The Victorian Premier League side upped an earlier offer of $4 million but is understood to have walked away from further negotiations.

Talks broke down about three weeks ago after South Melbourne baulked at suggestions the licence may be on the table for $9 million plus.

This is the third time this year the VPL great’s A-League aspirations have been thwarted.

A move on cash-strapped champions Central Coast Mariners in March was headed off by after an ownership restructure at Bluetongue.

Last night South Melbourne members were told their latest tilt at the topflight had hit another wall.

“We feel (Heart) think we’ve got more money to give them but we’re withdrawing the offer,” a member told “There’s not another cent on top of that.”

A giant of the old National Soccer League, South Melbourne have made no secret of their desire to return to the Aussie elite but will now look at other options.

One avenue is to buy a third licence in Melbourne when it becomes available. The club is hoping pressure from the Asian Football Confederation to open up the closed 10-club competition could see that happen in the next three to four years.

In May, Heart CEO Scott Munn told the Herald Sun the club was in talks with interested parties from the Middle East and Europe.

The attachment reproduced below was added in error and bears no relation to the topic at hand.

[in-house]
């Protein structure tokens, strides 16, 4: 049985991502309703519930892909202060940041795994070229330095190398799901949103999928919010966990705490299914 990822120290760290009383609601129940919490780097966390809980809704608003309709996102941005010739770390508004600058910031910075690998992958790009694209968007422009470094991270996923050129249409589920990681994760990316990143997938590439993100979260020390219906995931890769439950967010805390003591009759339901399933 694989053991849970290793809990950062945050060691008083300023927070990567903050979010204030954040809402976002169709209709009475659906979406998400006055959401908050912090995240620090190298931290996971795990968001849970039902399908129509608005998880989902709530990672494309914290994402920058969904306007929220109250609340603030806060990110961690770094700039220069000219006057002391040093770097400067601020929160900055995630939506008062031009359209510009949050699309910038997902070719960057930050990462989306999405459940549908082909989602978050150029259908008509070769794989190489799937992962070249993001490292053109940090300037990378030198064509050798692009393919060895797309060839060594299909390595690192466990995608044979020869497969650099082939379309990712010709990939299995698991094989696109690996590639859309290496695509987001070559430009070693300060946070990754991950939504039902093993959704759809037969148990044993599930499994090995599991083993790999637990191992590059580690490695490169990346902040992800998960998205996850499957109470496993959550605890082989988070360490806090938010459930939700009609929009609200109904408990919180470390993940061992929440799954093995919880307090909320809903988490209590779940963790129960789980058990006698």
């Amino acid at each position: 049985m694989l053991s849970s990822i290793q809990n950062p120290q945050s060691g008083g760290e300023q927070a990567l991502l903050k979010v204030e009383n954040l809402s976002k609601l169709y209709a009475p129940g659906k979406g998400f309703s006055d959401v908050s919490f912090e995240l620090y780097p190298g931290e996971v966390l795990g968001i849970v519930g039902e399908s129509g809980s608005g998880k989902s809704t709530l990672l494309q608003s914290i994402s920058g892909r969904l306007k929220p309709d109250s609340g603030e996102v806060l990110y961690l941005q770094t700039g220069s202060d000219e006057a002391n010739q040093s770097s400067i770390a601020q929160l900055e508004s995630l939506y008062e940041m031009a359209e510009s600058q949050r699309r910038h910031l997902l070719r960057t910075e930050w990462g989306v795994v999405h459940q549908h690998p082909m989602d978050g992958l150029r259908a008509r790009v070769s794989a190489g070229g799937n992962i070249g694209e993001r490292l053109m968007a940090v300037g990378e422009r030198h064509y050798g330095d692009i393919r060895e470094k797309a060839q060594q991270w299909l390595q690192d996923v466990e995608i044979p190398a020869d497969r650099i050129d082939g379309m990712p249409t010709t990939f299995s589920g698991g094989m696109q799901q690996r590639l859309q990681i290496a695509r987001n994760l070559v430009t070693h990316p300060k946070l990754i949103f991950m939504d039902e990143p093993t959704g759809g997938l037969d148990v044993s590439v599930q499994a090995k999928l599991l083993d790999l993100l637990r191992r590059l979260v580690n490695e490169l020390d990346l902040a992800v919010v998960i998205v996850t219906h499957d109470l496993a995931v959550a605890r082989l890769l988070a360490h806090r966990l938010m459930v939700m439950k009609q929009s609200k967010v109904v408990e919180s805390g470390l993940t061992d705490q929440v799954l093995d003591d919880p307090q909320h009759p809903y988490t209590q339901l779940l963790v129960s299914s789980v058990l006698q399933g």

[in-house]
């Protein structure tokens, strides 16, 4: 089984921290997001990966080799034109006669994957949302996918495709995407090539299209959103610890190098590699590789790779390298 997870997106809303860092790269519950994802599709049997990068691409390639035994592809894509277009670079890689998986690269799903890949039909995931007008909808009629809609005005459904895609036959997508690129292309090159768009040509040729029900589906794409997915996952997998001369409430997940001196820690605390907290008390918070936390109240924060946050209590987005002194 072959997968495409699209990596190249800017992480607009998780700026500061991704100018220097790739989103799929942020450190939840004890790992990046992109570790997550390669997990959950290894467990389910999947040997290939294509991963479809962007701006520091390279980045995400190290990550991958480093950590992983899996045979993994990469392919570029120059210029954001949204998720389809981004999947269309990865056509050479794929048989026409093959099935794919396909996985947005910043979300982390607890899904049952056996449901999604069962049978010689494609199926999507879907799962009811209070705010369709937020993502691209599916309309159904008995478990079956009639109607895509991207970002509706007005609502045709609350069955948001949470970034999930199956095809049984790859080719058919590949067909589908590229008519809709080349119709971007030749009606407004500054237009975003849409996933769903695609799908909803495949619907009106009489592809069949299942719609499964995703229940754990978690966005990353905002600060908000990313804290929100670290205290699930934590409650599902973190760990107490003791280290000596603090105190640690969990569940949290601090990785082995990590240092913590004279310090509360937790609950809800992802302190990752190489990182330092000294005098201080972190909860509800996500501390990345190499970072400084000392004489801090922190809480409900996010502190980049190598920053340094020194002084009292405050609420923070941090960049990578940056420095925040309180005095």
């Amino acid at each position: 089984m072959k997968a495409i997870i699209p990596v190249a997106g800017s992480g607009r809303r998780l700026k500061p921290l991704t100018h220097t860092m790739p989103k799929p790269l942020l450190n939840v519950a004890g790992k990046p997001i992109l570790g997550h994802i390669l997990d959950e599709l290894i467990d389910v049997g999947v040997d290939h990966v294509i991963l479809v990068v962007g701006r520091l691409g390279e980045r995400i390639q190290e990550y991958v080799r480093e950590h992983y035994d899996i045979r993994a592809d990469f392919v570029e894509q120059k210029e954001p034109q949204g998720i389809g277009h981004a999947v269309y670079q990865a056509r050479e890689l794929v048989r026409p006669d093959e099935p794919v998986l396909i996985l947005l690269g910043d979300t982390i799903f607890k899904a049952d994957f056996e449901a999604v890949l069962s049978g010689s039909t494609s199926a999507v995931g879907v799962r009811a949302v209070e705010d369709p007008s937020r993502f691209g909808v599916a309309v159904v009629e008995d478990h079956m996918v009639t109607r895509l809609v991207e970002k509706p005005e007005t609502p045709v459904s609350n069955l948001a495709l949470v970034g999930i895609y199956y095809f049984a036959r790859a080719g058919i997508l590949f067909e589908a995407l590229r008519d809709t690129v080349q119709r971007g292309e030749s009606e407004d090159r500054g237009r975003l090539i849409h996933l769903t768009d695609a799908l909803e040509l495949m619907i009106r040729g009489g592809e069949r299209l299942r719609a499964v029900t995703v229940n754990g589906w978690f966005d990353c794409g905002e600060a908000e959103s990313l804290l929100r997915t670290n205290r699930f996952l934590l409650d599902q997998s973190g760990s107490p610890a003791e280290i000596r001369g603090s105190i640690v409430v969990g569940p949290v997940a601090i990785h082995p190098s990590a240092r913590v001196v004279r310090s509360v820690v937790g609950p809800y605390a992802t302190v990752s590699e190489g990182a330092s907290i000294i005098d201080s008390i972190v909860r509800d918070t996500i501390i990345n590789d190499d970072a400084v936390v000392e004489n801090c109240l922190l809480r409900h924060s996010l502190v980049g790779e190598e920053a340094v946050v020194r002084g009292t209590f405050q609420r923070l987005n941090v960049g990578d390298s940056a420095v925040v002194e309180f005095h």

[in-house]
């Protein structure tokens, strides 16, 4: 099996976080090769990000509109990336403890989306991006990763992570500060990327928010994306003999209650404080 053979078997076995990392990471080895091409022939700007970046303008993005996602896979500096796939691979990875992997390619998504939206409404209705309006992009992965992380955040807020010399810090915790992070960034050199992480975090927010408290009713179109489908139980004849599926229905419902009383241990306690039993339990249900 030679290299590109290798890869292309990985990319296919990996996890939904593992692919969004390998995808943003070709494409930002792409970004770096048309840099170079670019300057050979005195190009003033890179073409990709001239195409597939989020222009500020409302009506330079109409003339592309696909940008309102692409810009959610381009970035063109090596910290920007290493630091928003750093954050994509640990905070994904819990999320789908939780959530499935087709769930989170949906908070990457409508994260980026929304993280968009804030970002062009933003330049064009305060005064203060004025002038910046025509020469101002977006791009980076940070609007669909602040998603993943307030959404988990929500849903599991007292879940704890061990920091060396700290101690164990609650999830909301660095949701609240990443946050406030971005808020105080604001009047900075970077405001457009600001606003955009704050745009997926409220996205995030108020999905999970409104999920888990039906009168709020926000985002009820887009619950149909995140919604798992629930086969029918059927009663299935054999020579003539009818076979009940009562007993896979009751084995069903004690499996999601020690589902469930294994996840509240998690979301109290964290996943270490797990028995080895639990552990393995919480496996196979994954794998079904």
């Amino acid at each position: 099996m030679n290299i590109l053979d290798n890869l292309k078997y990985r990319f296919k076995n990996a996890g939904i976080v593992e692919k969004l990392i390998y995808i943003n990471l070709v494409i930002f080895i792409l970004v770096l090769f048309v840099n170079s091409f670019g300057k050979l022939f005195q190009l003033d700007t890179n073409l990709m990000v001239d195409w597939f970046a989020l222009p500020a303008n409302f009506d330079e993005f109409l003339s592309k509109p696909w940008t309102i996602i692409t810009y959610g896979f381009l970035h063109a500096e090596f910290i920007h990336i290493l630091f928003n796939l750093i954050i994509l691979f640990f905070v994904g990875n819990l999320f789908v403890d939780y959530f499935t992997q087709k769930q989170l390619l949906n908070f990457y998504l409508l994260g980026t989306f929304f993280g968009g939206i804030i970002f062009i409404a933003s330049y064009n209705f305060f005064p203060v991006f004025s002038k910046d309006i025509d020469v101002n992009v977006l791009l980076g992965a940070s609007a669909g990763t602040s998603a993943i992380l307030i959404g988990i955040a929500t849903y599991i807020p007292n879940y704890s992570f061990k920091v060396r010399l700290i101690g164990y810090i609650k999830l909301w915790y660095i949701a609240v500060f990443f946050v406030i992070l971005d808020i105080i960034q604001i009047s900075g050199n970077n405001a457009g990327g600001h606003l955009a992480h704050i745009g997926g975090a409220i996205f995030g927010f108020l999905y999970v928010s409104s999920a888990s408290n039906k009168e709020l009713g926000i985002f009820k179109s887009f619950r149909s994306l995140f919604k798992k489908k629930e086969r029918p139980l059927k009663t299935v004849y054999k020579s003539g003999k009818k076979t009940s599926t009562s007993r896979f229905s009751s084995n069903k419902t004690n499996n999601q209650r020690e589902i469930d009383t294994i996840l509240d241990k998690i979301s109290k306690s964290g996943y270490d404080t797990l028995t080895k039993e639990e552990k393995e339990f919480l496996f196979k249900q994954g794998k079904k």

The A-League expansion side has struggled to grow its fan-base since its 2010-11 season launch and last year endured the league’s second lowest average attendances (8,484).

South Melbourne believe they can run a more viable A-League operation out of their 15,000 capacity Lakeside Stadium with blockbuster games - such as the derby against Melbourne Victory - staged at AAMI Park.

The four-time NSL champions have 8,000 members on their database and are confident of attracting crowds of between 12,000 and 15,000 to A-League games.

Meanwhile the club continues to battle on another front with no sign of a ceasefire in the National Premier League wars in Victoria.

South Melbourne have given Football Federation Victoria until 4pm tomorrow to disband the roll-out of its NPL model or face court action.

About 50 clubs have announced their opposition to the FFV version of a second tier competition being introduced across Australia.